Never give up hope. Sometimes in your life, it comes down to seconds, before you feel like the whole world is going to fall apart–your whole body is filled with disappointment and you don’t know if you can keep on fighting. That was me, along with the million other fans, yesterday during the Minnesota Vikings vs New Orlean Saints playoff game. But with 10 seconds left, a miracle happens that reminds me that if you never give up hope, what you may think is impossible can change everything.

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Does Your Identity with Mental Illness Hurt Your Recovery?

Does Your Identity with Mental Illness Hurt Your Recovery?

Your identity with mental illness hurts your recovery. You are more than your mental illness. Learn how I changed my identity with mental illness and recovered.Your identity with mental illness can hurt your recovery. Many people identify with suffering from a mental illness and it becomes a part of who they are. This identity with their mental illness can hurt their recovery as they become so attached to the mental health label they do not know who they are without it. Being depressed, anxious, and mentally unwell in any capacity is how they know and see themselves. They cannot fully recover because they are carrying this part of themselves so close, they cannot or don’t know how to let it go.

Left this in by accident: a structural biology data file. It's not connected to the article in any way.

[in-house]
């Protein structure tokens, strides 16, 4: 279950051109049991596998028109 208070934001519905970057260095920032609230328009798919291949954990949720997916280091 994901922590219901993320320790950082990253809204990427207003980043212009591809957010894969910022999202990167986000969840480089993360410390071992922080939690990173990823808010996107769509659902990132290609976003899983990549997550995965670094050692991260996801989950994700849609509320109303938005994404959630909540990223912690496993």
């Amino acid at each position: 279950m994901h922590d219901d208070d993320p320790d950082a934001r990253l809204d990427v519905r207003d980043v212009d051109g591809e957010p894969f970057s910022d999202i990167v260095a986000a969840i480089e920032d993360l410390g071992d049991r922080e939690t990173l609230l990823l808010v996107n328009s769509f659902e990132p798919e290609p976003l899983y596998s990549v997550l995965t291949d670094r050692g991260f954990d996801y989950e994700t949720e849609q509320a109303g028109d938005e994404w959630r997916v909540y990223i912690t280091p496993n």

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Stop Using Mental Illnesses as Insults

Stop Using Mental Illnesses as Insults

Using mental illnesses as insults is unfair to that person and to those with mental illness. Find out why we must stop using mental illnesses as insults now.

Using mental illnesses as insults is invalidating and harmful. These days, it’s hard to go far without coming across the topic of mental health and mental illness. Considering it’s still such a taboo subject that people shy away from talking about, this seems like something we should be rejoicing over as advocates and activists — and I would, but for the fact that it’s still being spoken of in negative, stigmatizing words. Although people are mentioning mental illness seemingly more and more, all it’s doing it adding to the already existing stigma since mental illness is being used to insult one another.